<td> ' + rateString + '</td>
                                        <td>' + isRange + '</td>
                                        <td>' + rangeFrom + '</td>
                                        <td>' + rangeTo + '</td>
                                        <td>default</td>
                                        </tr>
                                        ');

                                    initialValue = null;
                                }
                            }
                        }
                    }
                }
            }
        } else {
            response.write(' no search results exists.');
        }
    } else {
        response.write('Error: This page cannot be accessed directly.');
    }
}

And there you have it! Some cool code that exports the NetSuite tax tables, puts it into Magento format and only gives you 50 records per page! With a little more work, you could build a Magento module that pulls this data periodically and updates Magento’s tables, but that’s a topic for another day.

Further study

As promised, here are some SuiteScript links:

June 27, 2014

Cleaning up after disabling Azure SQL Data Sync

If you are a SQL Server enthusiast like me, you were probably excited when Microsoft introduced Azure SQL Data Sync. It allows you to setup synchronization between two databases with a simple point & click interface.

What I liked about it:

  • You can synchronize in multiple directions and your databases are available for use while synchronization is running (Options available: Bi-directional, Sync to the Hub or Sync from the Hub)
  • No need to change your model to accommodate any special requirements – it just works with SQL Azure compatible databases
  • For small databases you can be up and running within minutes

What I didn’t like:

  • Synchronization is tightly bound to the schema at the time you created your SQL Data Sync Group’s Sync Rules (I know, a mouthful, right?). Anytime you make schema changes you have to update your synchronization configuration. Look under “Sync Rules” for this. Don’t forget to Refresh your Schema every time you use this tool as it seems to cache your schema. Note that this will only replicate the schema for your tables. You have to manually synchronize other objects (views, stored procedures, functions, etc).
  • Synchronization is performed by an agent that runs periodically. The lowest frequency available is 5 minutes. Feature request: Allow for a continuous option to sync changes as they happen.
  • SQL Data Sync adds quite a few objects in your database (the purpose of this article). A new schema will be added to your database – DataSync. With supporting objects. Based on my experience, at least 11 stored procedures, 3 triggers and 1 type is created for every table in your database.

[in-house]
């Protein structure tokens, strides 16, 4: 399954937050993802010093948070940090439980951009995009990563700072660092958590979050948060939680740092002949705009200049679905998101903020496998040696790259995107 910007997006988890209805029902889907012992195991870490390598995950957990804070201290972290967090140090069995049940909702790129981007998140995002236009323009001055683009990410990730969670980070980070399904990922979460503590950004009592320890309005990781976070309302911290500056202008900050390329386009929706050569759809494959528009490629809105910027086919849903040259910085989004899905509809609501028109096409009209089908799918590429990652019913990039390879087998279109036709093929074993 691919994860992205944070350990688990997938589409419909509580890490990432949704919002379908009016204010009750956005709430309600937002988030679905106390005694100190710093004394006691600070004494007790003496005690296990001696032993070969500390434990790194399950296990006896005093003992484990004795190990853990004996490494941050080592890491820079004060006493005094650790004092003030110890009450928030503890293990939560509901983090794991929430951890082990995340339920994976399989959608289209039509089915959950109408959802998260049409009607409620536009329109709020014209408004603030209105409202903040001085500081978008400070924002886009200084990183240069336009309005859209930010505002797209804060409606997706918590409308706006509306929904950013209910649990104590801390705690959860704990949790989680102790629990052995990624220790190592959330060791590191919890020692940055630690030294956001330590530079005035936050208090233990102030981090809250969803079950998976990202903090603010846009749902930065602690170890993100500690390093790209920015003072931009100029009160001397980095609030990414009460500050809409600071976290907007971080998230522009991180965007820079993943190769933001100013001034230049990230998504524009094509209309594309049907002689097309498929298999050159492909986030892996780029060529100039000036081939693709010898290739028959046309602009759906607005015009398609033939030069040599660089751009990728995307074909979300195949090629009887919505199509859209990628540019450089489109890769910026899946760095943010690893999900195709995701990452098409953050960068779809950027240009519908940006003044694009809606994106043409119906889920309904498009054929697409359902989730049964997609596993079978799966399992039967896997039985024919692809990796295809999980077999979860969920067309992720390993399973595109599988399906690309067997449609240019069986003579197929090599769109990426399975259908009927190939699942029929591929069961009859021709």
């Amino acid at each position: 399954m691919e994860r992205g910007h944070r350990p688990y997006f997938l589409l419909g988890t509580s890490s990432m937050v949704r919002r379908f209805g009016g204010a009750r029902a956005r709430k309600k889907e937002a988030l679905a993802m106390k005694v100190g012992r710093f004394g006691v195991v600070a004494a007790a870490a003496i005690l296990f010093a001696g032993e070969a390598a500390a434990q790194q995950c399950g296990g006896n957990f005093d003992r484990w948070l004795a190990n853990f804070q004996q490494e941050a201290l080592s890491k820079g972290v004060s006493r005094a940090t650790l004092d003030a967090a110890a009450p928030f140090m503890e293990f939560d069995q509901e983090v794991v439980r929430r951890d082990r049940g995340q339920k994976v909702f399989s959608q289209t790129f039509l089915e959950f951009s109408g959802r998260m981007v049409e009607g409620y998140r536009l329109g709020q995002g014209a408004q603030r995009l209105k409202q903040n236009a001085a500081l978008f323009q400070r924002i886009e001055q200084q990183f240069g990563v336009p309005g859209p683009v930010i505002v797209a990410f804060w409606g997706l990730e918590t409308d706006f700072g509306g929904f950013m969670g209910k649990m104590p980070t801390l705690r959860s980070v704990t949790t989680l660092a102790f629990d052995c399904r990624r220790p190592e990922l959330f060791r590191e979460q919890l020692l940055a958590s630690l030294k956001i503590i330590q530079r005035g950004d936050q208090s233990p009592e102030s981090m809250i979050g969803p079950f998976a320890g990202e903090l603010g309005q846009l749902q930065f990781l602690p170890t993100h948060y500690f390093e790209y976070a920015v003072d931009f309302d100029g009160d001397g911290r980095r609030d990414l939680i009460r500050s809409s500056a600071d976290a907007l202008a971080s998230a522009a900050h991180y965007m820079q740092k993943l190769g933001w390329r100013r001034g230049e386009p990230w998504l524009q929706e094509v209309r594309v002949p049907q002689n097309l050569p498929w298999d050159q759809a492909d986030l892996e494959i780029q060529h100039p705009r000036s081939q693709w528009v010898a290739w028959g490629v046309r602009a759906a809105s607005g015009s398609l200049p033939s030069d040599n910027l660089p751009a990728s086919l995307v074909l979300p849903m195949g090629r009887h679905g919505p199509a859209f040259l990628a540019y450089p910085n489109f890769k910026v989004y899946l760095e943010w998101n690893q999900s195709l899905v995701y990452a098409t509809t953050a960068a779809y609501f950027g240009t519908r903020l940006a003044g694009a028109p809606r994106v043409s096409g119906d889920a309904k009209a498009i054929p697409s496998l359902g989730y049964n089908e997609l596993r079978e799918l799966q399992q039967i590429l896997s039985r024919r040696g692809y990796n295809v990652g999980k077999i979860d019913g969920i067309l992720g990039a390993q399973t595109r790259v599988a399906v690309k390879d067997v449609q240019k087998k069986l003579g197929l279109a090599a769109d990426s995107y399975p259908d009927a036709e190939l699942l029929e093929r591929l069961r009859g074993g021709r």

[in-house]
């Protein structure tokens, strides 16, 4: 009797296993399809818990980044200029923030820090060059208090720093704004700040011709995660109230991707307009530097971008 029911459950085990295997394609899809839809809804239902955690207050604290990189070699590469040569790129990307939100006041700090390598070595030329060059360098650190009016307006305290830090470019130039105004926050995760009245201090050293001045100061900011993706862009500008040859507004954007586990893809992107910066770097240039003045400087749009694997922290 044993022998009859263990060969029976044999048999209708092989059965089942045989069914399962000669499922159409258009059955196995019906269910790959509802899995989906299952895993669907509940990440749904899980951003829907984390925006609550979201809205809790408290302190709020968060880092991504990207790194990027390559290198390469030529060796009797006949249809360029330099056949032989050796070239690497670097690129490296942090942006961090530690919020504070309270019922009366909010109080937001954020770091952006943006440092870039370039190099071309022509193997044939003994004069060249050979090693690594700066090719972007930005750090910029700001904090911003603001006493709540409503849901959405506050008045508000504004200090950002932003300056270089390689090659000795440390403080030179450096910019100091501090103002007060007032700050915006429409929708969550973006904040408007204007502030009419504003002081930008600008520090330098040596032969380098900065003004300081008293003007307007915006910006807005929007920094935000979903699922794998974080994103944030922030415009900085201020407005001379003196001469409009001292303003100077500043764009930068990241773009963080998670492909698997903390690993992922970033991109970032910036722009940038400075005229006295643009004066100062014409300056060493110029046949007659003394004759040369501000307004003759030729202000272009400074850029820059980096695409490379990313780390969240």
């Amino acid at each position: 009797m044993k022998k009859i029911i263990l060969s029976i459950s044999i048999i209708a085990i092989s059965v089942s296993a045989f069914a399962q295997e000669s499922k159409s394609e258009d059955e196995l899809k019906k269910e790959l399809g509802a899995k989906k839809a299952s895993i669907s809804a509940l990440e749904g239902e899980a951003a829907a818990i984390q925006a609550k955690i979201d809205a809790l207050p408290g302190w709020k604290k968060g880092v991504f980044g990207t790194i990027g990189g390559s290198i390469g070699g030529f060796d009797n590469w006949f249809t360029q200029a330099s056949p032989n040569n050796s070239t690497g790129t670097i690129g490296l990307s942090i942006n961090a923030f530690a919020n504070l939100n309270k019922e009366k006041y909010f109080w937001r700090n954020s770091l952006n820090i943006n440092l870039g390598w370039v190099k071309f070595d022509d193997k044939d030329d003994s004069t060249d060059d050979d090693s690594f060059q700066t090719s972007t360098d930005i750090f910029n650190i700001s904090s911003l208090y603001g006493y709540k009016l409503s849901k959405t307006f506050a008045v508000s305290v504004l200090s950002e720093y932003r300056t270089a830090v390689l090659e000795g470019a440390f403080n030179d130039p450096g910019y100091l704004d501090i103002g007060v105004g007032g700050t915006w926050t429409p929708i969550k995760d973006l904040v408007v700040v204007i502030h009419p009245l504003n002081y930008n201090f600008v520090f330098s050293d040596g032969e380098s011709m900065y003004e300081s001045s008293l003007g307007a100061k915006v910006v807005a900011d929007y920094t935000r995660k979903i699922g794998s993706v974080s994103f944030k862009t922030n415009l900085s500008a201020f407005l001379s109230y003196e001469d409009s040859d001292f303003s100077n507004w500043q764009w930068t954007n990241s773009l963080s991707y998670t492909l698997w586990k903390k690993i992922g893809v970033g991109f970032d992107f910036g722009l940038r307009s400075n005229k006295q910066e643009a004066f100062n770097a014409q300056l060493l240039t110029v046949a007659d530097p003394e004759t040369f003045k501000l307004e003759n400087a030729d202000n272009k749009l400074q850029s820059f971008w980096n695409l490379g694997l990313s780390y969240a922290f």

• You can only synchronize within the same Azure account. I had a use case that necessitated doing this across two accounts (one in China and one in the US) and was not able to use this technology.

OK, so you tried it out and decided its not for you. Disabling it is simple – Delete the SQL Data Sync Group and you’re done, right?

Almost… Say you didn’t do that, but simply dropped one of the databases or for some reason the group deletion failed to fully cleanup your database. In either case, you’ll be left with quite a few objects in your database. In my testing, as of 6-27-2014, when you delete the sync group, you’re still left with 4 tables and the schema “DataSync” isn’t dropped, this is probably a bug that will be fixed eventually, but in the meantime below are some scripts to help you out.

This is how you can find all the objects created by DataSync:

-- Find all SQL Data Sync triggers
select name from sys.triggers where name like '%_dss_%_trigger';
-- Find all SQL Data Sync tables
select table_schema + '.' + table_name from information_schema.tables where table_schema='DataSync'
-- Find all SQL Data Sync procedures
select 'DataSync.' + name from sys.procedures where schema_id = SCHEMA_ID('DataSync')
-- Find all SQL Data Sync types
select name from sys.types where schema_id = SCHEMA_ID('DataSync')

Note that in the case of triggers, I am relying on the current naming convention. Be careful that this doesn’t match any of your triggers. If it does, exclude them by adding additional where criteria. The rest should be safe, assuming you haven’t created any of your own objects under the DataSync schema.

This script will generate the drop statements you need:

-- Hit CTRL-T for "Results to Text"
GO
set nocount on
-- Generate drop scripts for all SQL Data Sync triggers
select 'drop trigger [' + name + ']' from sys.triggers where name like '%_dss_%_trigger';
-- Generate drop scripts for all SQL Data Sync tables
select 'drop table ' + table_schema + '.[' + table_name + ']' from information_schema.tables where table_schema='DataSync'
-- Generate drop scripts for all SQL Data Sync procedures
select 'drop procedure DataSync.[' + name + ']' from sys.procedures where schema_id = SCHEMA_ID('DataSync')